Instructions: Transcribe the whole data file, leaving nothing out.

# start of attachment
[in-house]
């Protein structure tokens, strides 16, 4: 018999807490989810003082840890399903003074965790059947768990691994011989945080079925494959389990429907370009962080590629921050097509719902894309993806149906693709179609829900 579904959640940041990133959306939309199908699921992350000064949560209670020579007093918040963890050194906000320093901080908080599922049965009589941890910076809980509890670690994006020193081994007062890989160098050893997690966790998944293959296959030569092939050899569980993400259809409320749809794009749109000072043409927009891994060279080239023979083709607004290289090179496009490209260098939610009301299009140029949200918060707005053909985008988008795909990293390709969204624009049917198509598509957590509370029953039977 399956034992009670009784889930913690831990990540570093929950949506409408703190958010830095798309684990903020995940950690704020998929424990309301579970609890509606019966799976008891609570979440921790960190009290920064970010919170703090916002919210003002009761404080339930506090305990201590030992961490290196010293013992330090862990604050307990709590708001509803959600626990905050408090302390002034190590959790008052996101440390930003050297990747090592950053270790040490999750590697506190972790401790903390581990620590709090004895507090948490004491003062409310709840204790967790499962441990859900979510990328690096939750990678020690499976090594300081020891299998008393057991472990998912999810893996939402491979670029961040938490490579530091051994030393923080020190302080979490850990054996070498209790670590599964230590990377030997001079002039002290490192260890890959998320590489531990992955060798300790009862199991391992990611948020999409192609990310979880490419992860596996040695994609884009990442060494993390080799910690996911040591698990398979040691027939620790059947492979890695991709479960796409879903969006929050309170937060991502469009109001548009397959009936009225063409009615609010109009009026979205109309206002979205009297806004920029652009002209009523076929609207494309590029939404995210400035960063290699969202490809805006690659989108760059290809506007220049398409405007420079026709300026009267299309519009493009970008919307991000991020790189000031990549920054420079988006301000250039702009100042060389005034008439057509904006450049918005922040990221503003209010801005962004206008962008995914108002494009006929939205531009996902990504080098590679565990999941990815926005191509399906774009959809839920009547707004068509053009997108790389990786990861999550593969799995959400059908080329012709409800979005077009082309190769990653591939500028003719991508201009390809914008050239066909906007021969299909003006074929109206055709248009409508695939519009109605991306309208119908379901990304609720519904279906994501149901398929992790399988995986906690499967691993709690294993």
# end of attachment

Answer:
[in-house]
């Protein structure tokens, strides 16, 4: 018999807490989810003082840890399903003074965790059947768990691994011989945080079925494959389990429907370009962080590629921050097509719902894309993806149906693709179609829900 579904959640940041990133959306939309199908699921992350000064949560209670020579007093918040963890050194906000320093901080908080599922049965009589941890910076809980509890670690994006020193081994007062890989160098050893997690966790998944293959296959030569092939050899569980993400259809409320749809794009749109000072043409927009891994060279080239023979083709607004290289090179496009490209260098939610009301299009140029949200918060707005053909985008988008795909990293390709969204624009049917198509598509957590509370029953039977 399956034992009670009784889930913690831990990540570093929950949506409408703190958010830095798309684990903020995940950690704020998929424990309301579970609890509606019966799976008891609570979440921790960190009290920064970010919170703090916002919210003002009761404080339930506090305990201590030992961490290196010293013992330090862990604050307990709590708001509803959600626990905050408090302390002034190590959790008052996101440390930003050297990747090592950053270790040490999750590697506190972790401790903390581990620590709090004895507090948490004491003062409310709840204790967790499962441990859900979510990328690096939750990678020690499976090594300081020891299998008393057991472990998912999810893996939402491979670029961040938490490579530091051994030393923080020190302080979490850990054996070498209790670590599964230590990377030997001079002039002290490192260890890959998320590489531990992955060798300790009862199991391992990611948020999409192609990310979880490419992860596996040695994609884009990442060494993390080799910690996911040591698990398979040691027939620790059947492979890695991709479960796409879903969006929050309170937060991502469009109001548009397959009936009225063409009615609010109009009026979205109309206002979205009297806004920029652009002209009523076929609207494309590029939404995210400035960063290699969202490809805006690659989108760059290809506007220049398409405007420079026709300026009267299309519009493009970008919307991000991020790189000031990549920054420079988006301000250039702009100042060389005034008439057509904006450049918005922040990221503003209010801005962004206008962008995914108002494009006929939205531009996902990504080098590679565990999941990815926005191509399906774009959809839920009547707004068509053009997108790389990786990861999550593969799995959400059908080329012709409800979005077009082309190769990653591939500028003719991508201009390809914008050239066909906007021969299909003006074929109206055709248009409508695939519009109605991306309208119908379901990304609720519904279906994501149901398929992790399988995986906690499967691993709690294993």